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I have always wondered how programming languages are different, if they are indeed different, to other parts of the world? How do people in parts of Asia/Europe/South America use programming? Whats the syntax like? Any examples?

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closed as off topic by Matt Ball, nawfal, Aleksander Blomskøld, Sven Hohenstein, Jon Egerton Jan 29 '13 at 9:30

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thank you for the links – Anthony Forloney Nov 5 '09 at 23:48
In general, no, they don't differ. A programming language is a language. It doesn't differ from country to country any more than Spanish or Japanese does. A C++ programmer writes in C++ regardless of where he lives. He doesn't write in Swedish or German or Mexian. – jalf Nov 6 '09 at 0:06
+1.. ok, feeling better now thanks – Dead account Jan 26 '10 at 16:58
It's a general principle that you can write comments in most other languages. – David R Tribble May 18 '10 at 2:08
up vote 2 down vote accepted

The good thing of programming languages is that they are almost universal (excluding some unicode support related things :D ).

I think that everywhere they're just the same, same syntax and same behaviour.. IT is based on standards, programming languages are not excluded!

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thats very interesting! I remember way back when I had my hands on some code from another country and I can't remember where I put it, but this question cross my mind so i figured id ask – Anthony Forloney Nov 5 '09 at 23:35
probably variables name were different, or class names, but the syntax is always the same.. of course it's possible to reinvent a language just translating keyword in other languages but why do you need to do it? English is so concise.. – Jack Nov 5 '09 at 23:43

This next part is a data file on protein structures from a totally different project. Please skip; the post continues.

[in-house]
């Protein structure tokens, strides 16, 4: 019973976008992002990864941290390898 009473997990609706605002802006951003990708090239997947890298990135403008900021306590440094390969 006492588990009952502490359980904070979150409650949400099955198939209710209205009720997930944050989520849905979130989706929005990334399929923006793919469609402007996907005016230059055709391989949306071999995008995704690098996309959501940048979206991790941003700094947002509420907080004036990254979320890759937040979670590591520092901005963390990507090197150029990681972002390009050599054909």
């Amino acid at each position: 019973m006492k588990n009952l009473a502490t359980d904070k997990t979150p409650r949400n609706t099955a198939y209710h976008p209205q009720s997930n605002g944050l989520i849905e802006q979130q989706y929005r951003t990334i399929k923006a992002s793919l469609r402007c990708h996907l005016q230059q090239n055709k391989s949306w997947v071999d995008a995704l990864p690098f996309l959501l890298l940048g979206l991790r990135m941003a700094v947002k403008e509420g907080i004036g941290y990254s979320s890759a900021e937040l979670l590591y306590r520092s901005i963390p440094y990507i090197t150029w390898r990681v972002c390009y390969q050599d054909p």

There are indeed a small number of non-English programming languages. They do not enjoy widespread use. In programming in particular, and slightly less with technology in general, English seems to be the language of choice. I think this is likely due to the Internet originating in the US.

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You know, when you look at it, most of the history of computing takes place in either the US or Britain, even going back to Charles Babbage. IBM started with an invention meant to help the US census. The US and Britain both worked on computers to crack German encryptions in WW II. UNIX was developed in New Jersey. And of course, many of the modern day computing giants are located in Silicon Valley. – BernzSed Nov 5 '09 at 23:58

Here in Sweden (Northern Europe) I guess it's pretty much the same as in the USA. Java, python, ruby, C#, C++, perl are all quite popular. Functional languages as Lisp and Erlang (actually a language invented here in Sweden, and quite good for distributed stuff) are less common, but not all that uncommon.

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Basically we all have to learn English :)

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are there non-english programming languages? – Anthony Forloney Nov 5 '09 at 23:36
Only a few words, haha. I imagine it would be weird, especially if you didn't know English. I would have trouble at first programming in another language... público estático vacío principal (Secuencia[] args) { // ¡Pero no hablo español! } – Kaleb Brasee Nov 5 '09 at 23:40
@Kaleb: +1 for inventing Spanish Java – RMorrisey Nov 6 '09 at 0:07
Ni me imagino, creando una clase sellada o retornando un nulo. – hminaya Nov 6 '09 at 2:34
@Kaleb: in some cases, we have to learn much more. Java language has just a few words, but Java API has a lot. Not to mention the documentation... – Juliano Apr 3 '10 at 2:20

I used to make comments and variable/method names in spanish, then a teacher told me to write in english, despite my native language, if i wanted my code to be any worth, it had to be in english, for its the one language the whole programming community (or a really big majority) knows

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I m pretty sure that you can find people who write C/C++ , java , C# code everywhere since almost all universities teach those language , the only difference is the naming of variables and functions (or methods) usualy they are named based on the native language of the developer

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The only thing that differs is what people name their variables, and what locale settings they use.

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I name them in English even if I'm Italian ;-) – Federico Culloca Nov 6 '09 at 0:26
int i is same everywhere :) – shreyasva Oct 31 '10 at 16:02

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